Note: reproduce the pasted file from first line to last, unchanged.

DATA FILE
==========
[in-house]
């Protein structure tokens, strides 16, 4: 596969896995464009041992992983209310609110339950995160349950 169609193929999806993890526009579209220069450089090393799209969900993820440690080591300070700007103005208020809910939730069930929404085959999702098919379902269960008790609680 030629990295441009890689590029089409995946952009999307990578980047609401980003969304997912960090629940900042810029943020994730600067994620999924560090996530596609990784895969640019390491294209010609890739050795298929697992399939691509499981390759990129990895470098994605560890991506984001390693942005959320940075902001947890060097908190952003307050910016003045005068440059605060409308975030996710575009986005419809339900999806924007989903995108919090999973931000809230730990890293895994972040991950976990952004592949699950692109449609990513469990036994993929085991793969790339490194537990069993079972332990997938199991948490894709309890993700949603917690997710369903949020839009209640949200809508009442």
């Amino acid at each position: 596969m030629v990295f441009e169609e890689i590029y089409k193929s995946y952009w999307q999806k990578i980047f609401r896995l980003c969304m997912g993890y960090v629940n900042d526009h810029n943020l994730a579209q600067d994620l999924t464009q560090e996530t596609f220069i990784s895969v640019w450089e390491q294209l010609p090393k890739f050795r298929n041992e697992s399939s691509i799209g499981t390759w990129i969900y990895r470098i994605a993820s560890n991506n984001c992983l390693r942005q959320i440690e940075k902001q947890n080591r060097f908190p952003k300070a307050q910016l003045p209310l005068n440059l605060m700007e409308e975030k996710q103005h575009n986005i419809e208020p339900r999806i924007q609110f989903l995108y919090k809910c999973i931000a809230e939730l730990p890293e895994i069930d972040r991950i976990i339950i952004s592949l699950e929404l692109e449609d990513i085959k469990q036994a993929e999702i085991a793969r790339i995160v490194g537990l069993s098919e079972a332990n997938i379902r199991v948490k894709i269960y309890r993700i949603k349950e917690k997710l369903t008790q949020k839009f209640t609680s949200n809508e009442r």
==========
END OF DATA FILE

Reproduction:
[in-house]
């Protein structure tokens, strides 16, 4: 596969896995464009041992992983209310609110339950995160349950 169609193929999806993890526009579209220069450089090393799209969900993820440690080591300070700007103005208020809910939730069930929404085959999702098919379902269960008790609680 030629990295441009890689590029089409995946952009999307990578980047609401980003969304997912960090629940900042810029943020994730600067994620999924560090996530596609990784895969640019390491294209010609890739050795298929697992399939691509499981390759990129990895470098994605560890991506984001390693942005959320940075902001947890060097908190952003307050910016003045005068440059605060409308975030996710575009986005419809339900999806924007989903995108919090999973931000809230730990890293895994972040991950976990952004592949699950692109449609990513469990036994993929085991793969790339490194537990069993079972332990997938199991948490894709309890993700949603917690997710369903949020839009209640949200809508009442």
């Amino acid at each position: 596969m030629v990295f441009e169609e890689i590029y089409k193929s995946y952009w999307q999806k990578i980047f609401r896995l980003c969304m997912g993890y960090v629940n900042d526009h810029n943020l994730a579209q600067d994620l999924t464009q560090e996530t596609f220069i990784s895969v640019w450089e390491q294209l010609p090393k890739f050795r298929n041992e697992s399939s691509i799209g499981t390759w990129i969900y990895r470098i994605a993820s560890n991506n984001c992983l390693r942005q959320i440690e940075k902001q947890n080591r060097f908190p952003k300070a307050q910016l003045p209310l005068n440059l605060m700007e409308e975030k996710q103005h575009n986005i419809e208020p339900r999806i924007q609110f989903l995108y919090k809910c999973i931000a809230e939730l730990p890293e895994i069930d972040r991950i976990i339950i952004s592949l699950e929404l692109e449609d990513i085959k469990q036994a993929e999702i085991a793969r790339i995160v490194g537990l069993s098919e079972a332990n997938i379902r199991v948490k894709i269960y309890r993700i949603k349950e917690k997710l369903t008790q949020k839009f209640t609680s949200n809508e009442r």